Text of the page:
The Kidnapping of Nicole Riche

Nicole Riche
At 3 a.m. on the morning of Saturday, April 1, 1950 the 22-year-old French actress Nicole Riche (no relation to Nicole Richie) walked into a Paris police station dressed in a flimsy white negligee. She had been missing for over two days.

When the police questioned her about where she had been, she spilled forth a bizarre tale about being kidnapped by "Puritans" who kept her in a room without food while they lectured her about the immorality of her life. Finally, she said, her captors abandoned her in the Fontainebleau Forest, where she was found and helped to safety by kindly gypsies.

The police believed none of her tale, and rightly so. Her "kidnapping" turned out to have been an elaborate publicity stunt designed to promote Paris's infamous Grand Guignol theater.

The Grand Guignol Theater
The Grand Guignol Theater opened in 1897 in the Pigalle area of Paris. From the start, it was known for staging blood-spattered, special-effects-filled horror shows. Its name became synonymous with over-the-top horror entertainment.

However, its fortunes faltered during World War II, since it could not compete with the real-life horrors of the war. In 1950 the owners of the theater attempted to revive its fortunes by staging a more modern production. Instead of the usual gothic horror, they opted for an adaptation of No Orchids for Miss Blandish, based on a mystery novel by James Hadley Chase about an heiress kidnapped and raped by an American gangster. Nicole Riche starred as Miss Blandish.

Although the production may have been less gothic, it didn't skimp on sex and violence. Time magazine wrote in a review:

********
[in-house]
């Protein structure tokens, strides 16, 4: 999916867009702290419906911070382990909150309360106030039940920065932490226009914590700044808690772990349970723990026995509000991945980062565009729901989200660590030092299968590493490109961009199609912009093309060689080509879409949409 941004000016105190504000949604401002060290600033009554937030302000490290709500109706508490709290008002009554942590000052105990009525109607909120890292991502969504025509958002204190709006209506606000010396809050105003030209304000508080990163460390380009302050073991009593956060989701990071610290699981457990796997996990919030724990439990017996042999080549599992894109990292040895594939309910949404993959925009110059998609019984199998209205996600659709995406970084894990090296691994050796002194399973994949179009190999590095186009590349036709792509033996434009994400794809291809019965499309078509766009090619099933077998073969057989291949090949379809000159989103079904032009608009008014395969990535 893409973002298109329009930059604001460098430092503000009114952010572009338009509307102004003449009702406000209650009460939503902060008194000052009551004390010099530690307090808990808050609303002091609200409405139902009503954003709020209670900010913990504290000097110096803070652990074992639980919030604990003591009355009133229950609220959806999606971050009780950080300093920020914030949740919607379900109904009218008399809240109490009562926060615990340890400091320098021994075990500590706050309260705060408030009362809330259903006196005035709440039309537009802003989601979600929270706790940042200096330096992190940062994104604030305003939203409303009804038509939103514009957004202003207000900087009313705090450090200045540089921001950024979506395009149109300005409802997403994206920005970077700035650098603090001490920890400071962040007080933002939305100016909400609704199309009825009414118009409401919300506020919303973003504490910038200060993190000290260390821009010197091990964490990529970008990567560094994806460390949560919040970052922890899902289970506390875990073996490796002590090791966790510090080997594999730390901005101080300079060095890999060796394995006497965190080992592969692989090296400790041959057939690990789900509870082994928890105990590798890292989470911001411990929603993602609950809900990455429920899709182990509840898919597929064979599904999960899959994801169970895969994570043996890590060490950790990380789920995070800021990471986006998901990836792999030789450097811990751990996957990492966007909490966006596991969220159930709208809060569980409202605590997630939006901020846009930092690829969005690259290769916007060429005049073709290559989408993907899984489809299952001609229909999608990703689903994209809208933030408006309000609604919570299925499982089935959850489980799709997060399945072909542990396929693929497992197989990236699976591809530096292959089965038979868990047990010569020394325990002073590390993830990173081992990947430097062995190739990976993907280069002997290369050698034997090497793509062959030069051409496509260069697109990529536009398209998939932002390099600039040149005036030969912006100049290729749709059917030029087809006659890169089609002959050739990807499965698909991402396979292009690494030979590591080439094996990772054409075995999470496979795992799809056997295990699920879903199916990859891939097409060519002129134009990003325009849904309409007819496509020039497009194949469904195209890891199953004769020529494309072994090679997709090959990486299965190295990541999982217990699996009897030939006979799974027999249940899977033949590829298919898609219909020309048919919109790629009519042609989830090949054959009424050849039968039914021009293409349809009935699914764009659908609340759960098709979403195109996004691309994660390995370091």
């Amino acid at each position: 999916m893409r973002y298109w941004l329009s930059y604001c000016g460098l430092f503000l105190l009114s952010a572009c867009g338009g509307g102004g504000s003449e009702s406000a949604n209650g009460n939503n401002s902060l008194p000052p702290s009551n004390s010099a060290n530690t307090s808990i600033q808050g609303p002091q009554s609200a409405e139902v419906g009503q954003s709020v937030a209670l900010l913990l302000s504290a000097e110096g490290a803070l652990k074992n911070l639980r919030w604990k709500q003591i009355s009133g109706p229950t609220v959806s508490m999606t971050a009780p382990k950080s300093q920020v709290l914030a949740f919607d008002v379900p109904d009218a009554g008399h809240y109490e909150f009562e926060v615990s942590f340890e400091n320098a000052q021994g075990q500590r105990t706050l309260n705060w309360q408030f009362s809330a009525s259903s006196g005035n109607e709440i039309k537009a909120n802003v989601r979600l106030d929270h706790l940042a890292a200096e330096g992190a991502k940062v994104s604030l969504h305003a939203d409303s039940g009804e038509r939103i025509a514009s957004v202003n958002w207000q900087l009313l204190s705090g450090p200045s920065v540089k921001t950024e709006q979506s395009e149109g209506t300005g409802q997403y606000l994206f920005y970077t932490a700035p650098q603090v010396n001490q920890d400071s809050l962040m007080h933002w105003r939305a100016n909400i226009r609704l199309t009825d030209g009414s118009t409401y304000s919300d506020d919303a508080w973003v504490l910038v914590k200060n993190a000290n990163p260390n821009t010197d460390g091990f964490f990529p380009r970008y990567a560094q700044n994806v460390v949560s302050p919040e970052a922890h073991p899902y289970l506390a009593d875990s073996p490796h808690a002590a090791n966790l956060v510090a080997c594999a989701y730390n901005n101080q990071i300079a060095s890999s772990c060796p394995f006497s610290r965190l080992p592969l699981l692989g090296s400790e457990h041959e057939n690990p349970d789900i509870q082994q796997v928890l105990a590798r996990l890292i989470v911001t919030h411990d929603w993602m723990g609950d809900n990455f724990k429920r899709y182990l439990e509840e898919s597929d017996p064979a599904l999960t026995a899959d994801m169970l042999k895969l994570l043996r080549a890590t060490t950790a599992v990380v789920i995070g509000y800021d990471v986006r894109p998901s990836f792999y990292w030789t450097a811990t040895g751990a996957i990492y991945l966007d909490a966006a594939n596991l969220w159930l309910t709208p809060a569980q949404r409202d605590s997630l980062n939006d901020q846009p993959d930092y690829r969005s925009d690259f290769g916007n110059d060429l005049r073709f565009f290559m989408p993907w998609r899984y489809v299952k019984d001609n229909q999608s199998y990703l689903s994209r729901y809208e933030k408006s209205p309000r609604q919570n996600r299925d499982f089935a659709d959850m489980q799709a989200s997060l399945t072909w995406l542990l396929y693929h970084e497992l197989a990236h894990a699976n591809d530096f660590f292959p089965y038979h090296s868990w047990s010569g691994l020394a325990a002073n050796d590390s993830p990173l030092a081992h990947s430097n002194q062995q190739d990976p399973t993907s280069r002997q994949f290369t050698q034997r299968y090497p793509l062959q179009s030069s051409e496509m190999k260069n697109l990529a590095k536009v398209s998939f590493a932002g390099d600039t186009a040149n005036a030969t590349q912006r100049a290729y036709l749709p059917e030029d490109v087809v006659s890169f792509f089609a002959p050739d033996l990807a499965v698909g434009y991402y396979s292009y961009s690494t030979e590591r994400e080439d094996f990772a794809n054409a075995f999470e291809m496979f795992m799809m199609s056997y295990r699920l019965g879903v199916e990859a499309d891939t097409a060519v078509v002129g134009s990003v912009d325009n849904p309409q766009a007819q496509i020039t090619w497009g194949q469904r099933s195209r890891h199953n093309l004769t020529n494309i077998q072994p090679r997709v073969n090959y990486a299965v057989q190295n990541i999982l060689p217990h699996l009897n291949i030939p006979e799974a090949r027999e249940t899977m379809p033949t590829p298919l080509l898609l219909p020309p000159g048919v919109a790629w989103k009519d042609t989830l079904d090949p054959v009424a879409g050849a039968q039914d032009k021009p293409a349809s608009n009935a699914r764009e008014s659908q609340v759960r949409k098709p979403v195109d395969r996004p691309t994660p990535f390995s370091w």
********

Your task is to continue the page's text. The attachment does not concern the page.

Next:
Amid knifings and kneeings, kidnaping and murder, the meaty blonde Miss Blandish (Nicole Riche) spent most of two hours in panties and bra, successfully pursued by drooling Gangster Slim Grisson (Jean-Marc Tennberg). A moving touch for Grand Guignol fans: Old Ma Grisson, the boss of the gang, beats Miss Blandish into submission with a rubber hose so that Slim won't be annoyed by her cries when he rapes her.

In 1971 No Orchids for Miss Blandish was made into a movie, The Grissom Gang, directed by Robert Aldrich.

The Lady Vanishes
On Wednesday March 29, 1950, between the second and third acts of No Orchids for Miss Blandish, Nicole Riche suddenly disappeared. Stage hands said she had been handed a note, went pale as she read it, walked outside, and then vanished. Unable to continue the play, the theater gave everyone in the audience their money back.

The police were notified, and they immediately found the note Riche had been handed. It read, "Mademoiselle, my excuses for bothering you, but I wish to see you urgently about your mother. I shall await you in the passage outside. Best wishes." They also found two other notes denouncing the play as an "immoral production." Kidnapping was suspected.

Riche in the dressing room from which she vanished